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In this study site (Reach for the Bible), any reference to the term "extra-biblical" pertains to writings that are not included in the traditional protestant Bible as scripture but would have been familiar to both Jews and Christians of antiquity.

Many of these texts are historically and theologically useful for background studies of both the Old and New Testament.

Below are a few examples of some extra-biblical material we will be referencing in our more comprehensive studies.


The Apocrypha is a collection of books included in the first Greek canon of the Old Testament and ancient Christian canons of the Old and New Testaments, but not included in the Masoretic Text of the Hebrew Bible. This collection consists of the following 14 books:

Epistle of Jeremiah
3 Ezra
Additions to Esther
The Prayer of Azariah
Bel and the Dragon
1 Baruch
Sirach (or Ecclesiasticus)
Wisdom of Solomon
1 Maccabees
2 Maccabees

Formerly 4 Ezra (also called "2 Esdras" or "The Apocalypse of Ezra") and the Prayer of Manasseh were considered a part of the Old Testament Apocrypha. However, they are not found in the oldest Greek codices, so these are now frequently and rightly considered among the books in the Old Testament Pseudepigrapha.


Pseudepigrapha is a term for the grouping of ancient writings set in the Old Testament period but written later (mostly between 200 BC and AD 200). These works often contain pseudonymous speeches of, or are pseudonymously ascribed to, biblical and deuterocanonical figures. Many of these texts are useful for background studies of the New Testament.

Charlesworth describes the Old Testament Pseudepigrapha as usually having the following features:

• They are Jewish or Christian.
• They are attributed to ideal figures in Israel’s past.
• They claim to contain God’s Word or message.
• They build upon Old Testament ideas and narratives.
• They were composed during the period 200 BC–AD 200 or preserve Jewish traditions that date from that period.

There are approximately 65 writings and fragments that qualify as Old Testament Pseudepigrapha according to these criteria.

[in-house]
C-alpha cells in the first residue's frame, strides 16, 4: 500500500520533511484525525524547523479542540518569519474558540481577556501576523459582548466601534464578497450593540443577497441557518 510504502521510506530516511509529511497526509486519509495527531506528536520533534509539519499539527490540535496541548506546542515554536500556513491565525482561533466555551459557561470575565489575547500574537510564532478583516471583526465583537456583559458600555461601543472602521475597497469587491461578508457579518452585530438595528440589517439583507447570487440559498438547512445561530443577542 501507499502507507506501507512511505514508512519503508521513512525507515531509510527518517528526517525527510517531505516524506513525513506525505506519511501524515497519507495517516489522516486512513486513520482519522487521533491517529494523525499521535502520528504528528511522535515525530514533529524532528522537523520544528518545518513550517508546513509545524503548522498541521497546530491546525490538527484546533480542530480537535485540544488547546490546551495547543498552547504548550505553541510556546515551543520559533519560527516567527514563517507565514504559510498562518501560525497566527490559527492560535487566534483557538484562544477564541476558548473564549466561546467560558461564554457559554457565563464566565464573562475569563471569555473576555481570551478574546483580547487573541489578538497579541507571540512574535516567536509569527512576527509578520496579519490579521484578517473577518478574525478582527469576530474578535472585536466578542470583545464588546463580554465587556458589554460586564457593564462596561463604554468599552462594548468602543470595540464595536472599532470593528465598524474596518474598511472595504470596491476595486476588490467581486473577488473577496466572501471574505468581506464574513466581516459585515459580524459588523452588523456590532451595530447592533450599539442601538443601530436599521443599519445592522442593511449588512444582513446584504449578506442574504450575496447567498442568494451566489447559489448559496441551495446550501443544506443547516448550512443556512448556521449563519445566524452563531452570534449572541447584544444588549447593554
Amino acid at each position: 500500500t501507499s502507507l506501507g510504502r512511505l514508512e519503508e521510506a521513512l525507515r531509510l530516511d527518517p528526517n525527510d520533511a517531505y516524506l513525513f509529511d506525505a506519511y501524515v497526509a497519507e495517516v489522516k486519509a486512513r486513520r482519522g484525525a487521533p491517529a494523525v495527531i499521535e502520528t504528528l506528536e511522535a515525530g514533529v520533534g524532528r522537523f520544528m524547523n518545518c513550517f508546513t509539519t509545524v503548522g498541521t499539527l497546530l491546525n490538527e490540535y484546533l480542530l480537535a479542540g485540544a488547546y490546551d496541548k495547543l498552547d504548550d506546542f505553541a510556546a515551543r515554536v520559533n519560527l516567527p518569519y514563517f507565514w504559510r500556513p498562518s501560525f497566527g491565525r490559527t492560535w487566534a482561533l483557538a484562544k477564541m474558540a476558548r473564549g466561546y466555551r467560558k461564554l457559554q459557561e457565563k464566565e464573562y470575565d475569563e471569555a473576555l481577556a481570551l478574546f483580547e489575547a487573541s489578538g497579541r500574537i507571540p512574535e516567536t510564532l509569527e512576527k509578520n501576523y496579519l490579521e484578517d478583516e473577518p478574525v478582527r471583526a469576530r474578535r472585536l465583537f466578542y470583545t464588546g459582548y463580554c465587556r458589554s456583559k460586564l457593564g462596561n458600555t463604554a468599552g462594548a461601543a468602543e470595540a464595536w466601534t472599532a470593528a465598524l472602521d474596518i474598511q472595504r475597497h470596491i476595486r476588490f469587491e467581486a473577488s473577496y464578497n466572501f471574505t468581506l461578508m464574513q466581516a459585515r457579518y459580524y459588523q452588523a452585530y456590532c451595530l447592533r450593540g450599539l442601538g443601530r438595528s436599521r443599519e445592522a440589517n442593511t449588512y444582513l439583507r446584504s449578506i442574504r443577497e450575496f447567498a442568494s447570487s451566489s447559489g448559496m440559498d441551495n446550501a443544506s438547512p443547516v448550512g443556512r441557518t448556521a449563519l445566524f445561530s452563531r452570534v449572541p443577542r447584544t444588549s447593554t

Targum simply means ‘to translate’ or 'to explain'. In Biblical studies, it refers to the Aramaic translations of the Old Testament that were made, when Hebrew had ceased to be the normal medium of speech among the Jews. Some simply refer to 'Targums' as the 'Aramaic Bible'.


The Midrash is a Rabbinic commentary of the Hebrew Old Testament texts, using different interpretive methods of study.


The Talmud is a collection of rabbinic Jewish texts that record the oral tradition of the early rabbis. The Talmud is a primary source for the study of Judaism from the first century AD up to the date of its final redaction (as late as the seventh century). The Talmud is likewise relevant to the study of Judaism in Jesus’ and the apostles’ lifetimes.

There are two versions of the Talmud:

1. The Babylonian Talmud.
2. The Talmud of the Land of Israel.

The Babylonian Talmud is considered the most important collection of texts in rabbinic literature. It spans 2,783 folio pages in the standard editions. Although the collection takes the form of commentary on the Mishnah, the ancient rabbis included discussions and rulings on nearly every subject possible. Due to its incredible scope, the Babylonian Talmud became the fundamental text of Jewish life in the Middle Ages and for many people beyond this period.

The Talmud of the Land of Israel (also known as "Palestinian Talmud") was edited in Israel, prior to the editing of the Babylonian Talmud. However, it is much shorter and lacks the heavy editorial work that characterizes the Babylonian Talmud; thus, the Palestinian Talmud never gained the high position that the Babylonian Talmud has. Nevertheless, both Talmuds contain material from an earlier period and are also extremely useful for illuminating the background of the New Testament and early Christianity.

For more in-depth information on these extra-biblical sources, here are the sources I used to pick out excerpts:

The Lexham Bible Dictionary (Apocrypha, Pseudepigrapha, Midrash, Talmud)
The Oxford Dictionary of the Christian Church (Targum)

Connected study article: Gog and Magog – Ezekiel 38-39, Revelation 20 (Part 2)

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